Legal Issues to Consider as IoT Becomes Way of Life
The widespread deployment of IoT devices has created some obvious and less obvious concerns.
Recently I got a new car. I love its many features, including, among other things, on-board GPS. But my car, like zillions of things around me, is now generating data -- in its case, about where I drive, how fast I go, how much gas I burn, and so on.
There's much information to be culled from my car's sophisticated embedded technology (who knew, for example, that by going from fuel with 89 octane to one with 93 octane the mileage would improve by a whopping six miles per gallon?). On the flip side, my car is generating a great deal of information about me that the manufacturer or anyone else to whom it sells data about me and thousands -- if not hundreds of thousands -- of car owners like me can use. With this in mind, I thought it might be time for a review and recap of Internet of Things legal considerations geared toward anyone purchasing increasingly sophisticated products for work and home use.
Data generated by cars like mine, in the aggregate, is very important to an increasing number of entities that want to sell me things. "Big data" -- the information assembled from the consumers who fit into whatever demographic interests a marketer -- has value. Often, that targeted data is based on artificial intelligence (AI) obtained from the aggregated information underlying the concept of machine learning (ML). In fact, successful machine "learning" is only possible because of the crunching of huge datasets. Obviously ML algorithms can only "crunch" this information once it's been collected. Whether it's been collected legally--or from individuals who have knowingly provided consent -- is an entirely different issue.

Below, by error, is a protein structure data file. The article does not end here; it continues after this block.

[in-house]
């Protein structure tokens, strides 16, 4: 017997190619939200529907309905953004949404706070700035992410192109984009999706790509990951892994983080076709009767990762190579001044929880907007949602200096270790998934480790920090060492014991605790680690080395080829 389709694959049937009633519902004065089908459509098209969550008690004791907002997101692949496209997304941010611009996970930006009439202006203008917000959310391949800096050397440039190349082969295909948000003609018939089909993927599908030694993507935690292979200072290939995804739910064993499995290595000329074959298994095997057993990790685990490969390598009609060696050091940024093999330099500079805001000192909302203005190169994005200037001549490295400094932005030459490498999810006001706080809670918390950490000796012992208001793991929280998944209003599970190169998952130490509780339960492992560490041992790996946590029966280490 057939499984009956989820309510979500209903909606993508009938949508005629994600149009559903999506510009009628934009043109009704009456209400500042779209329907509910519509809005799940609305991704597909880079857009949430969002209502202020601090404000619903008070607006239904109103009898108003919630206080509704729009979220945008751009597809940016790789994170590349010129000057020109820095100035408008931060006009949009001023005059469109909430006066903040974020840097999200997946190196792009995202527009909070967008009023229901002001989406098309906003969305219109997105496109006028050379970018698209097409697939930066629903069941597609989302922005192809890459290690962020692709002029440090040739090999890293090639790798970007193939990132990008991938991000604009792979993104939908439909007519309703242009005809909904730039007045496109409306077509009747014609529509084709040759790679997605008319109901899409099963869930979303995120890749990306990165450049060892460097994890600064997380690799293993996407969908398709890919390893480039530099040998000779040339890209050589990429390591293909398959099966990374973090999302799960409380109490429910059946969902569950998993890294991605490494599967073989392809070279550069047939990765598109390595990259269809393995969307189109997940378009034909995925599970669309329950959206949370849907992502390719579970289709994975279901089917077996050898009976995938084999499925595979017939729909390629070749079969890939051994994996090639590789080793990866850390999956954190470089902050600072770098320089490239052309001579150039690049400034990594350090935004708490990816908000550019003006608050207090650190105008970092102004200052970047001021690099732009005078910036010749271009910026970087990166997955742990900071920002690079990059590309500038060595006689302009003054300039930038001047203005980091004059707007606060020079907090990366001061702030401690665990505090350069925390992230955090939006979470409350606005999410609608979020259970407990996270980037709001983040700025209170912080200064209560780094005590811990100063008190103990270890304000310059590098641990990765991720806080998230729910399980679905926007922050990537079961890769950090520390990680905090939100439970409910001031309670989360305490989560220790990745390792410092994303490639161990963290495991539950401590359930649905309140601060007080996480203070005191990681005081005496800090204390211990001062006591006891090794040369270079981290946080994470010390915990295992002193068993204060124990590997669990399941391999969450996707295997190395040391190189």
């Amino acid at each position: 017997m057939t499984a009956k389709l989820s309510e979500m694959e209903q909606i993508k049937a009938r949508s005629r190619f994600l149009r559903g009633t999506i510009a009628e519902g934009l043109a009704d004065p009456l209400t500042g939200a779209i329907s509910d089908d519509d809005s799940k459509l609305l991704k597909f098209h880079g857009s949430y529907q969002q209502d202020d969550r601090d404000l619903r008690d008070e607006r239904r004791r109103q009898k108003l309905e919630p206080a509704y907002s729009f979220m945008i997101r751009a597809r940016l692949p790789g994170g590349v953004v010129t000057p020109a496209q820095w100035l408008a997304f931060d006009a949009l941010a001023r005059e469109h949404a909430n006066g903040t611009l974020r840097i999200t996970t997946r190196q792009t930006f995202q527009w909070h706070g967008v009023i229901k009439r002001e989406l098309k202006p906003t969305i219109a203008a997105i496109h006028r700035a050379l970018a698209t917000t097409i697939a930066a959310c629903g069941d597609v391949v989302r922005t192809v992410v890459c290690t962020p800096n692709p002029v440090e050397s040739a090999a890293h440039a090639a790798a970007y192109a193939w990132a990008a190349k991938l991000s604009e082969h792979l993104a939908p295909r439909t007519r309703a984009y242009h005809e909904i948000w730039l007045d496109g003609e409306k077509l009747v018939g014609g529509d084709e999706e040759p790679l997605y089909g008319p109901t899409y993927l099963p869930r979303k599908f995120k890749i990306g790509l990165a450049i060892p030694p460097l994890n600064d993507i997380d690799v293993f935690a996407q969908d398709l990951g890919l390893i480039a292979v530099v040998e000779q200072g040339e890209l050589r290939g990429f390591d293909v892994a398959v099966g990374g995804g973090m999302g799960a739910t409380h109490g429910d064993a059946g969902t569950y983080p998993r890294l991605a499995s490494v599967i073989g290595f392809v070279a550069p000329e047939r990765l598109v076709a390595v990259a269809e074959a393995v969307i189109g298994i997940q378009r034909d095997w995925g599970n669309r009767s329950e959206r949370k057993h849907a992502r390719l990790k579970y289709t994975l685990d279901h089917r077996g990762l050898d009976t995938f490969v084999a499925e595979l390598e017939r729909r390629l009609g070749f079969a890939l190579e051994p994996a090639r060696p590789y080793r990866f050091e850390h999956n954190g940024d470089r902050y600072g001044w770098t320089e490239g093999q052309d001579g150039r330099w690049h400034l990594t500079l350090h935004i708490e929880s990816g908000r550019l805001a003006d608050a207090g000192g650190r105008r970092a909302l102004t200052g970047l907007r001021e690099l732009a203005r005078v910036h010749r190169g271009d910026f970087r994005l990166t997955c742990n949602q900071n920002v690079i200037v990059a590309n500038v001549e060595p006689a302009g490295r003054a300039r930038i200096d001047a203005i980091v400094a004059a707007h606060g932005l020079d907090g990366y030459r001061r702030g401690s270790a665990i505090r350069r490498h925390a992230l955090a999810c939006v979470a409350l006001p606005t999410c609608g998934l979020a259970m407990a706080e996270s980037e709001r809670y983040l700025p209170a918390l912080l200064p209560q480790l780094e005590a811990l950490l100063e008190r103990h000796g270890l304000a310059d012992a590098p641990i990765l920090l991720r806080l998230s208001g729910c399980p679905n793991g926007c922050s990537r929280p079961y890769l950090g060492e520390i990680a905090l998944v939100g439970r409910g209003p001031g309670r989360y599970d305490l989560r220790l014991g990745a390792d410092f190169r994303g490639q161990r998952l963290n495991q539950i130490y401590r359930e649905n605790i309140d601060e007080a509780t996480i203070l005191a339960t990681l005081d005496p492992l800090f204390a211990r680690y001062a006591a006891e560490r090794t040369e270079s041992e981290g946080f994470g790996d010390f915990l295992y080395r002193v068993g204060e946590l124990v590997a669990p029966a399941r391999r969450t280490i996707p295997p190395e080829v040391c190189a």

The widespread deployment of IoT devices has created some obvious and less obvious concerns for the entities purchasing these devices. The U.S. Federal Trade Commission (FTC) has issued a clear and compelling report that addresses the overall privacy and security issues posed, and it's certainly worth a read. And, as I heard at a Washington, D.C. event I attended earlier this year, companies that do not bake security and privacy mechanisms in at the most basic levels of device creation and innovation expose their customers to more risk than is necessary. That is, if you're in the car business and start embedding IoT capabilities into your vehicles, there's a reasonably good chance that you may not have the experience or sophistication to protect consumer data in a sufficient manner.
In a recent whitepaper, British law firm Kemp IT Law highlighted six key areas for consideration when acquiring, deploying, and using devices with IoT capabilities. The first three are the most critical, but all six warrant careful consideration.